When photons from the gadolinium-153 source are transmitted through the patient and through the grid 12, they hit the crystal (or detector) 15 of the gamma camera 14, which produces light. The gamma camera detects that light and translates it into an electrical signal. The gamma camera 14 detects the position (x and y coordinates) of the hit and the energy of the photon. In this set-up, the computer is programmed to register a hit when the energy of the photon falls within a 25-30 percent window centered at the 44 keV (low energy) and 100 keV (high energy) emissions of gadolinium-153. (The size of the window could be smaller, i.e. 10%.) The computer 40 records the x and y coordinates of the hit and whether it is a high energy or low energy photon.
During the approximately 5-10 minutes of the measurement, the computer collects the data and constructs one matrix for each energy level indicating the number of hits in each pixel (each measured point) of the image. The raw data, then, is two matrices indicating the number of hits in each point of the image--one matrix for high energy hits and one matrix for low energy hits. The number of data points per cm2 of surface of the crystal depends on the gamma camera. This particular test uses a 128×128 matrix, so it records the number of hits in each of 16,384 data points at each energy level.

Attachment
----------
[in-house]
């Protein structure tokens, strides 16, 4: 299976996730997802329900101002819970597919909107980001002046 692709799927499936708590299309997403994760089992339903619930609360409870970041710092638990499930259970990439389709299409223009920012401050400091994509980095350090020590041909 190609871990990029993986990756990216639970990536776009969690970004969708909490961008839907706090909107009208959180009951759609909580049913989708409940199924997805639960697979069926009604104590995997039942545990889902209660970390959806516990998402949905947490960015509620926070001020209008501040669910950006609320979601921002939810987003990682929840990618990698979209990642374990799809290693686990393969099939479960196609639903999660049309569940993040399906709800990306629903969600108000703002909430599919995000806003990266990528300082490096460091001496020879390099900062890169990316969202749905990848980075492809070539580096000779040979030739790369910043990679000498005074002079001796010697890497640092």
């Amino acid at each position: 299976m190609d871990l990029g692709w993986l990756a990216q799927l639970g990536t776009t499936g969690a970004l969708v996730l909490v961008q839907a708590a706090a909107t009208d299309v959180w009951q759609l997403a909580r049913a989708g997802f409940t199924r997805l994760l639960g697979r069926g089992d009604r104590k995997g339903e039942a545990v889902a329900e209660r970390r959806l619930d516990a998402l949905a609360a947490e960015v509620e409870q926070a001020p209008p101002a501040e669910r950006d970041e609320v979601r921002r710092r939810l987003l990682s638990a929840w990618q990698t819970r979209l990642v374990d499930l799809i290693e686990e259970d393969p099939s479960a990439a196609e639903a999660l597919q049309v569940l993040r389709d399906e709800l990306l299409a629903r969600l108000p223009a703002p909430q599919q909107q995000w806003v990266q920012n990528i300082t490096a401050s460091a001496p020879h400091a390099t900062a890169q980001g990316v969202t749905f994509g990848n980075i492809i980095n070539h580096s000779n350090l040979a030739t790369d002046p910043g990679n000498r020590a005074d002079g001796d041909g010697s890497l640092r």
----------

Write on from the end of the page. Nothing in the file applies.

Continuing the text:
The body is assumed to be composed of two materials, bone and soft tissue. The number of photons transmitted through the body at each energy is defined by the following equations:
with the elements of the equation being defined as follows:
I'(H)=intensity of the incident high energy photon beam
I'(L)=intensity of the incident low energy photon beam
I(H)=intensity of the transmitted high energy photon beam
I(L)=intensity of the transmitted low energy photon beam
μ(H,S)=X-ray mass absorption coefficient of soft tissue at the high energy
μ(L,S)=X-ray mass absorption coefficient of soft tissue at the low energy
μ(H,B)=X-ray mass absorption coefficient of bone mineral at the high energy
μ(L,B)=X-ray mass absorption coefficient of bone mineral at the low energy